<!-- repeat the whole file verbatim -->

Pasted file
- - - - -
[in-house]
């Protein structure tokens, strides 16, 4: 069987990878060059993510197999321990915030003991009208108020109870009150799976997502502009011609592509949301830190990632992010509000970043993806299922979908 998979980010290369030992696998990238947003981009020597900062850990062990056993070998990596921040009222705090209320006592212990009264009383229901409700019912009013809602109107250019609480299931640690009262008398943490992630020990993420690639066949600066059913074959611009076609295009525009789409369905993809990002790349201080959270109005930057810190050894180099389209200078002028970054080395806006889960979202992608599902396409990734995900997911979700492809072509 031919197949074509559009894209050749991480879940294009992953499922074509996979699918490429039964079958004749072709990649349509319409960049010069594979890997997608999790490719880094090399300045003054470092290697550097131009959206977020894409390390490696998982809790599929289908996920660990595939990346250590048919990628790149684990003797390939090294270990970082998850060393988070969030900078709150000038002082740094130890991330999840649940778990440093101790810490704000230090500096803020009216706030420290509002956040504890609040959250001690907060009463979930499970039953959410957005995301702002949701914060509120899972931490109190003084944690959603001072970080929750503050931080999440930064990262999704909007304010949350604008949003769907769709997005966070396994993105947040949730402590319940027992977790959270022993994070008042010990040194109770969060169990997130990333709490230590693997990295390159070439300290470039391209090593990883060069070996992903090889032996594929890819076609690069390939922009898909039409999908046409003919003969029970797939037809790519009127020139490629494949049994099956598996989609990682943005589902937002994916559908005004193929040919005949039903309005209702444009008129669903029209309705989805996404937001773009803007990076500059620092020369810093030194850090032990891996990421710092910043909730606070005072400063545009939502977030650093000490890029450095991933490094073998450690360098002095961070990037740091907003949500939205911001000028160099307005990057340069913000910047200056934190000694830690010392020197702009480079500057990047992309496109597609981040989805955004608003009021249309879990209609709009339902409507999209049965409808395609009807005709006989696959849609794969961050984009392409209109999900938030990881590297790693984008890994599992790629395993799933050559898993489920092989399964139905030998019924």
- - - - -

[in-house]
């Protein structure tokens, strides 16, 4: 069987990878060059993510197999321990915030003991009208108020109870009150799976997502502009011609592509949301830190990632992010509000970043993806299922979908 998979980010290369030992696998990238947003981009020597900062850990062990056993070998990596921040009222705090209320006592212990009264009383229901409700019912009013809602109107250019609480299931640690009262008398943490992630020990993420690639066949600066059913074959611009076609295009525009789409369905993809990002790349201080959270109005930057810190050894180099389209200078002028970054080395806006889960979202992608599902396409990734995900997911979700492809072509 031919197949074509559009894209050749991480879940294009992953499922074509996979699918490429039964079958004749072709990649349509319409960049010069594979890997997608999790490719880094090399300045003054470092290697550097131009959206977020894409390390490696998982809790599929289908996920660990595939990346250590048919990628790149684990003797390939090294270990970082998850060393988070969030900078709150000038002082740094130890991330999840649940778990440093101790810490704000230090500096803020009216706030420290509002956040504890609040959250001690907060009463979930499970039953959410957005995301702002949701914060509120899972931490109190003084944690959603001072970080929750503050931080999440930064990262999704909007304010949350604008949003769907769709997005966070396994993105947040949730402590319940027992977790959270022993994070008042010990040194109770969060169990997130990333709490230590693997990295390159070439300290470039391209090593990883060069070996992903090889032996594929890819076609690069390939922009898909039409999908046409003919003969029970797939037809790519009127020139490629494949049994099956598996989609990682943005589902937002994916559908005004193929040919005949039903309005209702444009008129669903029209309705989805996404937001773009803007990076500059620092020369810093030194850090032990891996990421710092910043909730606070005072400063545009939502977030650093000490890029450095991933490094073998450690360098002095961070990037740091907003949500939205911001000028160099307005990057340069913000910047200056934190000694830690010392020197702009480079500057990047992309496109597609981040989805955004608003009021249309879990209609709009339902409507999209049965409808395609009807005709006989696959849609794969961050984009392409209109999900938030990881590297790693984008890994599992790629395993799933050559898993489920092989399964139905030998019924």